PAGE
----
Let also look for any kind of correlations between “employment length”, “rate” and “status” of loans. Status here, if you remember from the previous post refers to the risk factor involved with the loan.

In [8]:
sns.set(style="ticks", color_codes=True)
sns.pairplot(df, vars=["int_rate", "emp_length"], hue="loan_status", diag_kind="kde")

Out[8]:
<seaborn.axisgrid.PairGrid at 0x7f2e52116278>

As expected, we find good loans to have larger employment length. Interestingly, interest rate tends to be all over the place for high risk loans. But, if you think about it, that is what we are trying to fix here!

Analyzing tile of loans could be tricky. Again, due to lack of any kind of natural language processing, let us drop this as well.

The location address of borrowers can say interesting pattern about the interest rates. First three letters of zip code can give much more information than states. However, if the zip info is missing, state can provide a reasonable approx. of the data. Lets check if we have any data where zip data is missing. If none, we can simply drop the state information.

In [9]:
df['zip_code'] = df['zip_code'].str.replace('xx','')

In [10]:
df.drop(['title'],1, inplace=True)

In [11]:
df.zip_code.isnull().sum()

Out[11]:
0

In [12]:
df.drop(['addr_state'],1, inplace=True)

The “dti” column in the data dictionary has been described as - “A ratio calculated using the borrower’s total monthly debt payments on the total debt obligations, excluding mortgage and the requested LC loan, divided by the borrower’s self-reported monthly income”. Based on this information, Debt_to_Income ratio is a direct measure of the loan risk.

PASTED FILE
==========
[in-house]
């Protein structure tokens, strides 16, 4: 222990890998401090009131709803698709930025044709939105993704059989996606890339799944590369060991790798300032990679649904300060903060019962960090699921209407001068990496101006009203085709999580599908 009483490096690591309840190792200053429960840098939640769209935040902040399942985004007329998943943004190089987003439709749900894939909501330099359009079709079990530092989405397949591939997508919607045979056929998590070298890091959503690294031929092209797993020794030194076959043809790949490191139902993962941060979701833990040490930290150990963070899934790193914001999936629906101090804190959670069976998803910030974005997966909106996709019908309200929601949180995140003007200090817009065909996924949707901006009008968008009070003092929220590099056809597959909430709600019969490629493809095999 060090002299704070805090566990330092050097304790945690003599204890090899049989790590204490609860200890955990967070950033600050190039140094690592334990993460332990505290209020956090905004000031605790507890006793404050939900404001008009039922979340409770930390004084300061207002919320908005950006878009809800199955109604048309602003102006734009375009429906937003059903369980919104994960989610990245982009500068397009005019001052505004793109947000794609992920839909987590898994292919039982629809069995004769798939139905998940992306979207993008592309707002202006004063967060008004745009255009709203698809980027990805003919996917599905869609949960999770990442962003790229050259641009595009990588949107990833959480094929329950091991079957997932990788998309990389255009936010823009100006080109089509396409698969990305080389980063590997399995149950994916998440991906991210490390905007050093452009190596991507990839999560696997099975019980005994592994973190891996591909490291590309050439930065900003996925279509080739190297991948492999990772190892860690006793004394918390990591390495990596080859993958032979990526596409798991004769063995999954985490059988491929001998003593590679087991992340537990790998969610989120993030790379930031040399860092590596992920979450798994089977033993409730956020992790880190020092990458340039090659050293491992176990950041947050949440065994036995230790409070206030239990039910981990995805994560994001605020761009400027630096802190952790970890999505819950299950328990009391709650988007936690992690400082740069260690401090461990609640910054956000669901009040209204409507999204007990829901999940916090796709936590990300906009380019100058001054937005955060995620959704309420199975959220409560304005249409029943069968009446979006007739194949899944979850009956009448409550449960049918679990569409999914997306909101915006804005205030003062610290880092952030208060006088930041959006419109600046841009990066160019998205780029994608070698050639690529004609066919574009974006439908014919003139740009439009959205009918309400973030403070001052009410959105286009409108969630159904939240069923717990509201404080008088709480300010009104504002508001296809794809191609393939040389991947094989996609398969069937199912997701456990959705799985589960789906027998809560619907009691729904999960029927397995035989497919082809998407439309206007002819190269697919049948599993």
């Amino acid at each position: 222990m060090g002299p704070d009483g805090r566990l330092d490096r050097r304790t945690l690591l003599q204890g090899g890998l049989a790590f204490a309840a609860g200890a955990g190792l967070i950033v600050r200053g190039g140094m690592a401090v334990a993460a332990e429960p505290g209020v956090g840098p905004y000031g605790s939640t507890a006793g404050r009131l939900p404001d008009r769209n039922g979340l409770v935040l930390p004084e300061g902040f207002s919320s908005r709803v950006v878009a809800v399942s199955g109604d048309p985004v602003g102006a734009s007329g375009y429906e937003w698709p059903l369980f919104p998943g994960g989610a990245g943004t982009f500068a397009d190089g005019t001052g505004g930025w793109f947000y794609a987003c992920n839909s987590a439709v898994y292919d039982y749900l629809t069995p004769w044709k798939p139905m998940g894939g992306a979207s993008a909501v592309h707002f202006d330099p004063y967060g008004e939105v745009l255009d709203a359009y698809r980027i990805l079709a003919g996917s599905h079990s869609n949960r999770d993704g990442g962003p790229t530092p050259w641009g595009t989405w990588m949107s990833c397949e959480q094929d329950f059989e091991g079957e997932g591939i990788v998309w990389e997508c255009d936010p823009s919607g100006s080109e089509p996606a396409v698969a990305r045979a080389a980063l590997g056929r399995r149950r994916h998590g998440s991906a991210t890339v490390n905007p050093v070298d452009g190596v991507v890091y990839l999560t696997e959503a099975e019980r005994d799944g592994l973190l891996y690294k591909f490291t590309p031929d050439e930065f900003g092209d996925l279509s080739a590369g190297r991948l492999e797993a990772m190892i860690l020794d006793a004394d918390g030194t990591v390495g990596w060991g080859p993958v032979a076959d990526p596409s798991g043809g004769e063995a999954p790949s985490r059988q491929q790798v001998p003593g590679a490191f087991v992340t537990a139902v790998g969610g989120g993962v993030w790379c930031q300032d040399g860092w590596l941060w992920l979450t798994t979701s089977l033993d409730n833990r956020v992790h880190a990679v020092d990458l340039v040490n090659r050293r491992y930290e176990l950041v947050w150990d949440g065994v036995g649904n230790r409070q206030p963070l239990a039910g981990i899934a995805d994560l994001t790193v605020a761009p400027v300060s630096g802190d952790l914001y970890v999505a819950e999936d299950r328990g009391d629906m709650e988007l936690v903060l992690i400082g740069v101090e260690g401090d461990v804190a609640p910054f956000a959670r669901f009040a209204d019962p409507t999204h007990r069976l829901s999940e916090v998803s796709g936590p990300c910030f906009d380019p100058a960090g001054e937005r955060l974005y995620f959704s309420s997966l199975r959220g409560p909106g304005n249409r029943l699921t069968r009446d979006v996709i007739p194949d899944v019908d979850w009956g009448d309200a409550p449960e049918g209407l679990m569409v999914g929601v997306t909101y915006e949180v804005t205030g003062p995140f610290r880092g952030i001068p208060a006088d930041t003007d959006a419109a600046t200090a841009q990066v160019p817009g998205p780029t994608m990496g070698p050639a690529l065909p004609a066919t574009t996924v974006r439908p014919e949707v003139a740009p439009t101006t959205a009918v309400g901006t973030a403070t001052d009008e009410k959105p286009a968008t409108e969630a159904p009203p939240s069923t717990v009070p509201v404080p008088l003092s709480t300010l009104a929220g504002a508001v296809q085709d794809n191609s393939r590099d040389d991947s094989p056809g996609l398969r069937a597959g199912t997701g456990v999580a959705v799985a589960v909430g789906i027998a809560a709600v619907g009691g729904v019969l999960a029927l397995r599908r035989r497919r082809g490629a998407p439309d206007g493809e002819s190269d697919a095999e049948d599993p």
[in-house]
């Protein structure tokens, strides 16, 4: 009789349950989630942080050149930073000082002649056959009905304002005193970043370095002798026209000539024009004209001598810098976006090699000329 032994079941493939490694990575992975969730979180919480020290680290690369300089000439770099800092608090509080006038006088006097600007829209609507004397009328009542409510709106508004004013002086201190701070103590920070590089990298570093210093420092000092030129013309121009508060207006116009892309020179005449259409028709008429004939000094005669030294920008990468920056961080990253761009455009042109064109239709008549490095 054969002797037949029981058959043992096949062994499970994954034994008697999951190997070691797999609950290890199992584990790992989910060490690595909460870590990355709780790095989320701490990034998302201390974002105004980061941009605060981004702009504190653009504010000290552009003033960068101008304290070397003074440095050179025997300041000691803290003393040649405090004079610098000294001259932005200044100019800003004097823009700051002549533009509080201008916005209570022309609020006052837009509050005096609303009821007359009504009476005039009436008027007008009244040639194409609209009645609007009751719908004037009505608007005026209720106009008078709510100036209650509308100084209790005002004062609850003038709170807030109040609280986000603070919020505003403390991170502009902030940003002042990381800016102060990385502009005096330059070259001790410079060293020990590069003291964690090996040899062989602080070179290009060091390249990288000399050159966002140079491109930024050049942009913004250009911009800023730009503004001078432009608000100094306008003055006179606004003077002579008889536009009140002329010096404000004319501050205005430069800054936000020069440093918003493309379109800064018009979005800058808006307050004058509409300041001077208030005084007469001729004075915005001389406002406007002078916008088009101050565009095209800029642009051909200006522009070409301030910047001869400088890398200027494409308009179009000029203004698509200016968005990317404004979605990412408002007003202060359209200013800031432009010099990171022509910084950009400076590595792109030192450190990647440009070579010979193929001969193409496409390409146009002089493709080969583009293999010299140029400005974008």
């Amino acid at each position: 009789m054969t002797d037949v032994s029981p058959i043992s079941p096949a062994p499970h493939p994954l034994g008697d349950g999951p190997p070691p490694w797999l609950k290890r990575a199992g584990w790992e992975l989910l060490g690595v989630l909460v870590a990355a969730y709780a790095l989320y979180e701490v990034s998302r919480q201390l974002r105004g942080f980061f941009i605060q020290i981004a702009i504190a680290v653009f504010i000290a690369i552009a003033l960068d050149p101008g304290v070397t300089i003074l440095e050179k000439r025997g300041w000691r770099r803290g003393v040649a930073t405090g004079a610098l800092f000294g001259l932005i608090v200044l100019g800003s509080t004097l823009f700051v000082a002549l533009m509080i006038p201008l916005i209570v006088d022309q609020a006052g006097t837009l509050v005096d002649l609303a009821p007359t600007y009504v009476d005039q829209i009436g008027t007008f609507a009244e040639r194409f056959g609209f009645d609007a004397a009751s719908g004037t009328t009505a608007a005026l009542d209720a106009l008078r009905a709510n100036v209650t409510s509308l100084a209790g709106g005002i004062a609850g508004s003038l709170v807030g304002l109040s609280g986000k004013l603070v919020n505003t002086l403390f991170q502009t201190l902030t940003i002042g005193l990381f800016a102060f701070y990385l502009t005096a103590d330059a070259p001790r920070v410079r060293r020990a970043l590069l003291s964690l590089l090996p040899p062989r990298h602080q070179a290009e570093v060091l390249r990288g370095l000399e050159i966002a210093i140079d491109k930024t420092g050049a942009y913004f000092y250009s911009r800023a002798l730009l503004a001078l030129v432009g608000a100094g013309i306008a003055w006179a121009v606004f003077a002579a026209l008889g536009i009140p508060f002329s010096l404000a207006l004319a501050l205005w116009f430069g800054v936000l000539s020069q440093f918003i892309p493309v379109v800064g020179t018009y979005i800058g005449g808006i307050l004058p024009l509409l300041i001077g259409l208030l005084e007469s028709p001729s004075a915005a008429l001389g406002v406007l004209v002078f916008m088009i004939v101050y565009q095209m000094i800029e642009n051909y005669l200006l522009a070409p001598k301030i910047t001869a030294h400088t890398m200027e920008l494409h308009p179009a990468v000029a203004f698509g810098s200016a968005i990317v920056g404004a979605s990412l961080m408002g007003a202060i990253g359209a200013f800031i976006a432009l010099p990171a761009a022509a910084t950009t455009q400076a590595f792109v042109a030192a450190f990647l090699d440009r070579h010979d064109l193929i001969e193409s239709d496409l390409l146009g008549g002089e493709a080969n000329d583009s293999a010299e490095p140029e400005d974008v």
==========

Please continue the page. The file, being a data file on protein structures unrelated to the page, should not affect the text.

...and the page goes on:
Lets check effects of delinquency over last 2 years on interest rate using a box plot:

In [13]:
sns.boxplot(x="delinq_2yrs", y="int_rate", data=df)

Out[13]:
<matplotlib.axes._subplots.AxesSubplot at 0x7f2e502c3a58>

We can see visualize effects of delinquency over last 2 years. Let us bin this data into three bins - Low, Medium and High. We will now move on to the next set of columns.

In [14]:
df["delinq_2yrs"] = pd.cut(df.delinq_2yrs, bins=3, labels=["Low", "Medium", "High"], include_lowest = True)

In [15]:
df.ix[:4,15:23]

Out[15]:
earliest_cr_linefico_range_lowfico_range_highinq_last_6mthsmths_since_last_delinqmths_since_last_recordopen_accpub_rec
0Aug-19947507540NaNNaN60
1Sep-1989710714242.0NaN170
2Aug-20026856891NaNNaN110
3Oct-2000665669017.0NaN80
4Nov-19926806840NaNNaN120

Earliest credit line should play an important role in determining the rate. We will replace this column by something more quantitative - credit_age.

In [16]:
now = pd.Timestamp('20160501')
df["credit_age"] = pd.to_datetime(df.earliest_cr_line, format="%b-%Y")
df['credit_age'] = (now - df['credit_age']).dt.days.divide(30).astype("int64")
df.drop(['earliest_cr_line'],1, inplace=True)

Let us try to find a trend between interest rate, fico ranges and loan status.

In [17]:
sns.pairplot(df, vars=["int_rate", "fico_range_low", "fico_range_high"], hue="loan_status", diag_kind="kde")

Out[17]:
<seaborn.axisgrid.PairGrid at 0x7f2e5239cef0>

We find 2 FICO scores to be highly collinear. Further, high risk loans have much larger lower values of fico scores. We can safely replace these with the mean values of fico scores.

In [18]:
df['fico'] = 0.5*(df['fico_range_high'] + df['fico_range_low'])
df.drop(['fico_range_high'],1, inplace=True)